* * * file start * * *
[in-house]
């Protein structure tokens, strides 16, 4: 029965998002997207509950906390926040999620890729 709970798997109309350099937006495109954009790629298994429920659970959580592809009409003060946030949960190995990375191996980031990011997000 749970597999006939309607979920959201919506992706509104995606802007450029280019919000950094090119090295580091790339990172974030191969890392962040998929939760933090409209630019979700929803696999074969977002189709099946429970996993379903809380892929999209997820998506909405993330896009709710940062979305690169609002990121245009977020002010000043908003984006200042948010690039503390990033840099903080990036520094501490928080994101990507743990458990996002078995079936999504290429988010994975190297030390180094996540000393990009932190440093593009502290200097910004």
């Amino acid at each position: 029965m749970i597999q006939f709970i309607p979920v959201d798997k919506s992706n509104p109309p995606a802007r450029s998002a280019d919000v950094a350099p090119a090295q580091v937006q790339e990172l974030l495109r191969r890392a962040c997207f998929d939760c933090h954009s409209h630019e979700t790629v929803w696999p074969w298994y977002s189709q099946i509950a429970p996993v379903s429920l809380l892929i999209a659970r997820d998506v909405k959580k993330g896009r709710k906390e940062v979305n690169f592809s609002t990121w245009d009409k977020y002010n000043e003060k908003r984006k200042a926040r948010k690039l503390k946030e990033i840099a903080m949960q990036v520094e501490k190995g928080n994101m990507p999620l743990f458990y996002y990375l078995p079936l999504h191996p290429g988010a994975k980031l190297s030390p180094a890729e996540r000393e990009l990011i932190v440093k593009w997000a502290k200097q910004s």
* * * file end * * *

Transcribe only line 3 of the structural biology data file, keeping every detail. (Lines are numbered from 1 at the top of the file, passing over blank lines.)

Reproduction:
């Amino acid at each position: 029965m749970i597999q006939f709970i309607p979920v959201d798997k919506s992706n509104p109309p995606a802007r450029s998002a280019d919000v950094a350099p090119a090295q580091v937006q790339e990172l974030l495109r191969r890392a962040c997207f998929d939760c933090h954009s409209h630019e979700t790629v929803w696999p074969w298994y977002s189709q099946i509950a429970p996993v379903s429920l809380l892929i999209a659970r997820d998506v909405k959580k993330g896009r709710k906390e940062v979305n690169f592809s609002t990121w245009d009409k977020y002010n000043e003060k908003r984006k200042a926040r948010k690039l503390k946030e990033i840099a903080m949960q990036v520094e501490k190995g928080n994101m990507p999620l743990f458990y996002y990375l078995p079936l999504h191996p290429g988010a994975k980031l190297s030390p180094a890729e996540r000393e990009l990011i932190v440093k593009w997000a502290k200097q910004s």